Georgian officials on Tuesday visited locals of central Georgia's Khurvaleti village who have found their yards split by new barbed wire installations erected by Russian occupying forces near the Tskhinvali (South Ossetia) region.
Ruslan Abashidze, First Deputy State Minister for Reconciliation and Civic Equality of Georgia, was in the village to talk to residents whose land was cut by the fresh boundaries several days ago.
The wires were erected by the Russian forces who occasionally patrol across the occupied parts of the village and have an observation post set up on the side under their control.
The Russian troops strung about 30 metres of wire in the yard of local Guliko Kujoshvili, who lost a portion of her garden as a result.
Givi Batonisashvili, a neighbour of Kujoshvili, also found himself in difficult predicament as the soldiers cut down his orchard to set up a footpath for their patrols.
A checkpoint and observation post created by the Russian forces across barbed wire in the village. Photo: Roma Baindurashvili/Office of the State Minister for Reconciliation.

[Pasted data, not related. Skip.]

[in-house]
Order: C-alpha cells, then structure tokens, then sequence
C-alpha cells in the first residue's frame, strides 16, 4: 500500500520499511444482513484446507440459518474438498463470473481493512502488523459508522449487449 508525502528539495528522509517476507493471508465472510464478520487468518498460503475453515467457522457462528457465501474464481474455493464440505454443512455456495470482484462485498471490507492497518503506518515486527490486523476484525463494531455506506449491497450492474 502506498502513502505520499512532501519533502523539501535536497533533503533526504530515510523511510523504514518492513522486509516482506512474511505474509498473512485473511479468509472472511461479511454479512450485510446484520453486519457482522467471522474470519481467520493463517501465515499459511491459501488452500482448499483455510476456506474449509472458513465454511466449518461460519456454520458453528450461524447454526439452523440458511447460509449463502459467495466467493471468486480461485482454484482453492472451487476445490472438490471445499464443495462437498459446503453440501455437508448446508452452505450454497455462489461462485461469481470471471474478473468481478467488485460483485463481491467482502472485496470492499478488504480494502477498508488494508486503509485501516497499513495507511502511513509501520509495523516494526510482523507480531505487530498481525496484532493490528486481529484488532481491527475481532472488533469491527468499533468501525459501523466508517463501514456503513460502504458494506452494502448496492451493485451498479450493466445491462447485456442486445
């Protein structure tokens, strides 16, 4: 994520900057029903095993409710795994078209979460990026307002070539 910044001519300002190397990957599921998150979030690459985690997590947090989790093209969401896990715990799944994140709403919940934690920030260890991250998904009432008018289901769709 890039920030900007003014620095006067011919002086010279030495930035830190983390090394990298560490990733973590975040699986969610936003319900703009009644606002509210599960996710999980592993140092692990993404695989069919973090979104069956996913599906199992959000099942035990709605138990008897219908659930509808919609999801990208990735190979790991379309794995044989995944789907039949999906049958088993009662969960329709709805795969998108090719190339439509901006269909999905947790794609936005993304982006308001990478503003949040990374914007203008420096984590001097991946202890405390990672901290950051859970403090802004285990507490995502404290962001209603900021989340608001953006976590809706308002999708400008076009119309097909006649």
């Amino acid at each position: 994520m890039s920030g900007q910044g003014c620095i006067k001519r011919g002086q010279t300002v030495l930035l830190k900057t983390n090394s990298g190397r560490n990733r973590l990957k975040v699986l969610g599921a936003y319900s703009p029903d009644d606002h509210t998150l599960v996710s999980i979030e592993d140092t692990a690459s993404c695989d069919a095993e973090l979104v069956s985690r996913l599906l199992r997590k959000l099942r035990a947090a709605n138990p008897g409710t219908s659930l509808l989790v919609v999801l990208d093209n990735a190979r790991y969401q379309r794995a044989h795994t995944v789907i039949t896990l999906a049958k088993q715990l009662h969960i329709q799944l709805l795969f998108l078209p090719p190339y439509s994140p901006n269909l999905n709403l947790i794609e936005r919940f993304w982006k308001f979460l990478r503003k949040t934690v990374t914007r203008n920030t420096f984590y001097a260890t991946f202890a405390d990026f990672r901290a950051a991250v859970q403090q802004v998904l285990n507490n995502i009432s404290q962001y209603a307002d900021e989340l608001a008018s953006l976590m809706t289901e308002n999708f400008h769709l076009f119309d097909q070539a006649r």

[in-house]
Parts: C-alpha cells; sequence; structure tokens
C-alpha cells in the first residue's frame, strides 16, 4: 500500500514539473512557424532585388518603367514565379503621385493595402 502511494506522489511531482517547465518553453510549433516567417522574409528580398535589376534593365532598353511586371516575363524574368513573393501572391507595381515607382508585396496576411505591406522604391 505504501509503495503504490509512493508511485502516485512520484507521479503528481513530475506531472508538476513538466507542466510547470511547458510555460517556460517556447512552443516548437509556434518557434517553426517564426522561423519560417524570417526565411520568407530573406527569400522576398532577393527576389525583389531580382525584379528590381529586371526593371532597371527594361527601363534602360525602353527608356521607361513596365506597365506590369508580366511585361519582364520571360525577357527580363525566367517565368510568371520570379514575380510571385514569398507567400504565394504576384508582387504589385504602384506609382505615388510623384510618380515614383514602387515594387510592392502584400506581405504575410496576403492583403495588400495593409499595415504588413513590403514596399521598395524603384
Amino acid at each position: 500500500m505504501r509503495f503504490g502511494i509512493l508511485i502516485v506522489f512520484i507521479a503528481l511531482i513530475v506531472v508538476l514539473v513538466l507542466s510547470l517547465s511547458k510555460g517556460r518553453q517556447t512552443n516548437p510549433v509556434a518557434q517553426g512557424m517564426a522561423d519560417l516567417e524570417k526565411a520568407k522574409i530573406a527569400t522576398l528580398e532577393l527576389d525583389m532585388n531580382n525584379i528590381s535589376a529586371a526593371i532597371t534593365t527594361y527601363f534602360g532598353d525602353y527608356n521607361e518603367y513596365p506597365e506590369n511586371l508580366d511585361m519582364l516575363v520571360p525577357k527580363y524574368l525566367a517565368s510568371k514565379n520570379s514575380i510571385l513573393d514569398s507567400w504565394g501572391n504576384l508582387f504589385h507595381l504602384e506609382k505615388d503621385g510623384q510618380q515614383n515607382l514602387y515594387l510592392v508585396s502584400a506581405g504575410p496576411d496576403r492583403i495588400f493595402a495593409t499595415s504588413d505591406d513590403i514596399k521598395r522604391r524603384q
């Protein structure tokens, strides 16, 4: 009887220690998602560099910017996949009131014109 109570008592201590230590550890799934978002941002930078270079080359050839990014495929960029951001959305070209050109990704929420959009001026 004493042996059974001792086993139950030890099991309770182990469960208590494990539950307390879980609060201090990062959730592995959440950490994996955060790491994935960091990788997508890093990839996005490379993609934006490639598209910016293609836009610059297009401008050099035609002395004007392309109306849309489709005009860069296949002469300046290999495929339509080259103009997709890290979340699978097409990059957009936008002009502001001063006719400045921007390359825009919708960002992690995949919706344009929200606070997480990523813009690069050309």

The occupation forces did not set up any barbed wire in Batonisashvili's garden, leaving him at a loss about new boundaries and at risk of being charged with "crossing the border" in any part of the garden.
The resident of Khurvaleti lives in his home with an ageing mother.
Meeting Batonishvili during his visit, Abashidze also talked to Tsiala Khuroshvili, another local whose son was previously detained by the Russian forces from his own garden.
Khuroshvili told the Office of the State Minister for Reconciliation that following the incident she was afraid of visiting the garden and risk getting detained herself.
Following his meetings with the locals Abashidze said the new circumstances further complicated matters for them.
The first deputy minister noted his office was working to "use all available avenues" for helping the village's population in their new hardships.
Khurvaleti is located just over 100km north-west of capital Tbilisi, near the administrative boundary line separating the Russian-occupied Tskhinvali from the rest of Georgia.
The village has been a hotspot for detainment of locals and construction of barbed wire by occupation forces for years.
Last month the Russian troops detained local Otar Samniashvili, for "illegally crossing the border" in the village, following a similar incident in September when Maia Otinashvili, a 37 year-old woman was also detained and taken to the city of Tskhinvali.
It is not always obvious where the occupation line is demarcated as Russian forces keep relocating the barbed wire installations marking it, a process informally referred to as a "creeping occupation”.